Methods, or functions, are the basic building blocks of code. While we know methods come from
libraries, we are going to learn how to make our own methods. If you remember from the last lesson,
methods are like variables except instead of storing values they store blocks of code. That code can
then be called to run the code in the same way we called
Step 1: Defining your method
In Python, we define a method using the
def keyword. If we take our code from the last lesson, we
can turn our countdown timer into a method by adding:
import time i = 10 def countdown: while i > 10: print i i = i - 1 time.Sleep(1) print "Ready for takeoff!!!" countdown()
What this does is it puts the code into the method
countdown to be used by the program later.
After the method has been defined, we can call this method simply by putting
countdown() at the
bottom of our code.
Step 2: Parameters
Certain methods take certain values, and in programming, these values are called
These are just ways to give a method a value to act on, much in the same way we gave
time.Sleep(1) a value of 1 to make it sleep for 1 second, we can also add a way to input values
into our methods for it to use. For our code, we can add a
cdtime parameter to our method so that
it knows how long to countdown. This also means we no longer need the
import time def countdown(cdtime): while cdtime > 0: print cdtime cdtime = cdtime - 1 time.Sleep(1) print "Ready for takeoff!!!" countdown(10)
What we’ve done here is added a
parameter to tell
countdown how many seconds it should run.
Now when we call
countdown() whatever value we give it is the amount of time it will countdown.
For example, if at the bottom we wrote
countdown(100) we would be giving the method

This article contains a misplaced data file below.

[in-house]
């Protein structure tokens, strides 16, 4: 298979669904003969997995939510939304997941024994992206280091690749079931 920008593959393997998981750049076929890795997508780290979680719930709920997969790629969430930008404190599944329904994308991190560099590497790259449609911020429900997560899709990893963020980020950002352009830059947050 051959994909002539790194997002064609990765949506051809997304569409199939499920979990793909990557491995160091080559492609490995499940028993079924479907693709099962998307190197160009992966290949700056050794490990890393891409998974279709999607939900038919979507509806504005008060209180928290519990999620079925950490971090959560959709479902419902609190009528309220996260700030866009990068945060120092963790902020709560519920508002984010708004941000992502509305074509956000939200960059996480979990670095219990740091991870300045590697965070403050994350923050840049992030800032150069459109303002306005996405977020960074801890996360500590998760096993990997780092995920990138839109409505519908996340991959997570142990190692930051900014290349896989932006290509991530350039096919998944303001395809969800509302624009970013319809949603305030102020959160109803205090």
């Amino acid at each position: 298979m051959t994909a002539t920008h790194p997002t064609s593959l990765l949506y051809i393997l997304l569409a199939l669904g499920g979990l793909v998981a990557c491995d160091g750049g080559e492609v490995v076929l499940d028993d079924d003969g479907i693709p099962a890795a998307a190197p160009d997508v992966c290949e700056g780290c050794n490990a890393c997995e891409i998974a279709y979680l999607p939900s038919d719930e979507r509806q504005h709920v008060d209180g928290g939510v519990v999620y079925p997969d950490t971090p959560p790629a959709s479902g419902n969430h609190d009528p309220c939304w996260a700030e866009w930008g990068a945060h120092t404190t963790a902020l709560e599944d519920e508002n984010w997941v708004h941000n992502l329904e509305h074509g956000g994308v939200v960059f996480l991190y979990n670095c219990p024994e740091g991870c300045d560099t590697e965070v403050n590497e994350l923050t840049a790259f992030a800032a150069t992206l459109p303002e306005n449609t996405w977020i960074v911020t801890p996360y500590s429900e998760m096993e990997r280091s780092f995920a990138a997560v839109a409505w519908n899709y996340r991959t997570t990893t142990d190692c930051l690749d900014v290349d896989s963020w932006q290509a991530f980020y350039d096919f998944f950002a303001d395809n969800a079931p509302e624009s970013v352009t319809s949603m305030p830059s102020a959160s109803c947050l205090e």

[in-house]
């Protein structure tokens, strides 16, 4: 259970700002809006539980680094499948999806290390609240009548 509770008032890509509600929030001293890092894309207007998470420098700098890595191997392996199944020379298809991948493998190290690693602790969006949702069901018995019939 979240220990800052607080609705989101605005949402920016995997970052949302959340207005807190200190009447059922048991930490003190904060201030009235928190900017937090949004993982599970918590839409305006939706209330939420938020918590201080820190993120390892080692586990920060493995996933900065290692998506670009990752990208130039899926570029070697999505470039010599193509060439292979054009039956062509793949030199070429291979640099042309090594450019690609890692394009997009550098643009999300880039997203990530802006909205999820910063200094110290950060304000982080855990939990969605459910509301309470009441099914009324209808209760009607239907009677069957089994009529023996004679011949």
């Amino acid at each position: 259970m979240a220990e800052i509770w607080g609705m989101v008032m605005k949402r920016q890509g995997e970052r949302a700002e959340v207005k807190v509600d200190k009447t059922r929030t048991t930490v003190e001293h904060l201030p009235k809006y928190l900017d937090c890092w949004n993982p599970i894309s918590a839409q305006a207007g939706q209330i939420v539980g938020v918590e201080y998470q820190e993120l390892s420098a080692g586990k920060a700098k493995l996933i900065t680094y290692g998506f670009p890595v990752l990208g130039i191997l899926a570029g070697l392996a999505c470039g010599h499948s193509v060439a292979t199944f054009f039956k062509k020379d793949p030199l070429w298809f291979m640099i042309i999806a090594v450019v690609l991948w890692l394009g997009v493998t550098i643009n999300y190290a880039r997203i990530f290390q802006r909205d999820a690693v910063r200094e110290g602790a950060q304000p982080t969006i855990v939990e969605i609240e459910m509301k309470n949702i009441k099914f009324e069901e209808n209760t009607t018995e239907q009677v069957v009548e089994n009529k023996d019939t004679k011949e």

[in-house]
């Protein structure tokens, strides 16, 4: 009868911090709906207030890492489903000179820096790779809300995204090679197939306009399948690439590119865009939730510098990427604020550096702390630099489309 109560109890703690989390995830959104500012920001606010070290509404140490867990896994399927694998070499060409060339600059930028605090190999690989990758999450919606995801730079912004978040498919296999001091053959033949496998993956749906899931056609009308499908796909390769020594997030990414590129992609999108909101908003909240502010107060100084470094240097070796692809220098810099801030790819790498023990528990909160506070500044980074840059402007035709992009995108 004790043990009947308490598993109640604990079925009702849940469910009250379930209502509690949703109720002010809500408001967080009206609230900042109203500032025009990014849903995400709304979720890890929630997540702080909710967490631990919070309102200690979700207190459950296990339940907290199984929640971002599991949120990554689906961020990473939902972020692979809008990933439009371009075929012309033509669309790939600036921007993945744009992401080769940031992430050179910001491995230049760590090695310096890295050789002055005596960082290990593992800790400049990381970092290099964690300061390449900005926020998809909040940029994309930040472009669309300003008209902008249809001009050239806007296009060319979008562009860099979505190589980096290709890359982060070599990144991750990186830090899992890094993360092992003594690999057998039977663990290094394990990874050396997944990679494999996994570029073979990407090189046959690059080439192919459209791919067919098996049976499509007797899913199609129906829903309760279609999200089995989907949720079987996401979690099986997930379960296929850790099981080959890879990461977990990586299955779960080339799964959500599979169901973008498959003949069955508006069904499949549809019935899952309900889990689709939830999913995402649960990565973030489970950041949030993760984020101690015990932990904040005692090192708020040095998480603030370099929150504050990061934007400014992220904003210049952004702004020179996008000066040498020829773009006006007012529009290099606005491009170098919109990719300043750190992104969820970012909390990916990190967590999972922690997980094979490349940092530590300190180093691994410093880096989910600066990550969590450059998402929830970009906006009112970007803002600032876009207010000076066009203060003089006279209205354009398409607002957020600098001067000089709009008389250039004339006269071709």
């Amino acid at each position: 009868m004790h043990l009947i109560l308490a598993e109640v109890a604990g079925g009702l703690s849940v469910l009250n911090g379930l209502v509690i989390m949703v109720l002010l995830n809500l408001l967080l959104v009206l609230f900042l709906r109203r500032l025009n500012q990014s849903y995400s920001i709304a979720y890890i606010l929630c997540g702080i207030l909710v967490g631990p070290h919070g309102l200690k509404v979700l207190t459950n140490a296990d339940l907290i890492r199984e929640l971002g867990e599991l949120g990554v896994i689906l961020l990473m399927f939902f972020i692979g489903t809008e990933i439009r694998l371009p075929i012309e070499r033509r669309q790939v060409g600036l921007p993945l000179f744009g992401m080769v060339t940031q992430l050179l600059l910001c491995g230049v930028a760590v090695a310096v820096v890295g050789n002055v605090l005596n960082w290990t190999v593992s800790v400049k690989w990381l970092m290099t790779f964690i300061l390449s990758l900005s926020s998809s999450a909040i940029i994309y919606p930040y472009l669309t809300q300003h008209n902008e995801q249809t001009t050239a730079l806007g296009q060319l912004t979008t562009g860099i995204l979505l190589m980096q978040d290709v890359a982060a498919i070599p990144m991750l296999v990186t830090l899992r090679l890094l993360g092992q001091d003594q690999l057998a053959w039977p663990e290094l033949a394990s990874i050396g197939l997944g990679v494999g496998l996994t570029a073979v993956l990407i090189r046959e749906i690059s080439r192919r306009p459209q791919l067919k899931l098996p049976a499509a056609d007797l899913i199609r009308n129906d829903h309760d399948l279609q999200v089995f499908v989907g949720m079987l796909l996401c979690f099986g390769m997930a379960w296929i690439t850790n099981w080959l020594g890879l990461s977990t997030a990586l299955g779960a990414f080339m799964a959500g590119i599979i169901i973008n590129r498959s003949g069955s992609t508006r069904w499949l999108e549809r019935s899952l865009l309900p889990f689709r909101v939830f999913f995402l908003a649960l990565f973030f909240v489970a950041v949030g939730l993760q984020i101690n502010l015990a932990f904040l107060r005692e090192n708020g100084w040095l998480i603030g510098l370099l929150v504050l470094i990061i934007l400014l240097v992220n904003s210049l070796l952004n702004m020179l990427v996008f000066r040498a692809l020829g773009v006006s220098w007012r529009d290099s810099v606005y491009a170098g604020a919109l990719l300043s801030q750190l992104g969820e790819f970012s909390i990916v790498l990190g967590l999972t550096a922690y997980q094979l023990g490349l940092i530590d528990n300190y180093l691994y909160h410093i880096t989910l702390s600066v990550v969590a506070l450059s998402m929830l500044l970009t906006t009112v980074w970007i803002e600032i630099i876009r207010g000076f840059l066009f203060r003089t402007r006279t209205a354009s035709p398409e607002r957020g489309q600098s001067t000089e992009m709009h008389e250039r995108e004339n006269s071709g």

cdtime of 100 meaning that it would countdown from 100 to 0.
Step 3: Adding Multiple Parameters
Methods can take more than just 1
parameter at a time to perform a number of different tasks.
All we need to do to define more that one
parameter is add a comma between the names of each one.
For example we can add a second
parameter to our
countdown method to determine what message it
prints by writing:
import time def countdown(cdtime, message): while cdtime > 0: print cdtime cdtime = cdtime - 1 time.Sleep(1) print message countdown(10, "Ready for takeoff!")
Notice that now we have added a parameter to print whatever message we give
countdown, we now
need to define that message when we call
countdown. To see how a function works, try messing
around with the parameters, change
message to whatever you want. If you’re stuck and
need an example, write
countdown(20, "This is my message for liftoff!"). This will make
countdown wait 20 seconds and print the message, “This is my message for liftoff!” Keep in mind
your message has to be in quotes.
Step 4: Calling Methods
Now you’ve probably noticed that we we are only calling
countdown once at the bottom of our
code, but we can call it twice and with 2 different parameters each time. To call
import time def countdown(cdtime, message): while cdtime > 0: print cdtime cdtime = cdtime - 1 time.Sleep(1) print message countdown(10, "Ready for takeoff!") countdown(5, "Ready for takeoff number two!")
This should give you an example of how we can call the same function multiple times without having
to write the same piece of code over and over again. So now you can think of a method as a way of
storing useful code that can be called later as many times as you want. Now you can mess around
countdown method as much as you want and change the times each one counts down and the
message simply by changing what
parameters you give it!
If you enjoyed this exercise and want more resources to continue learning below are links to some great resources: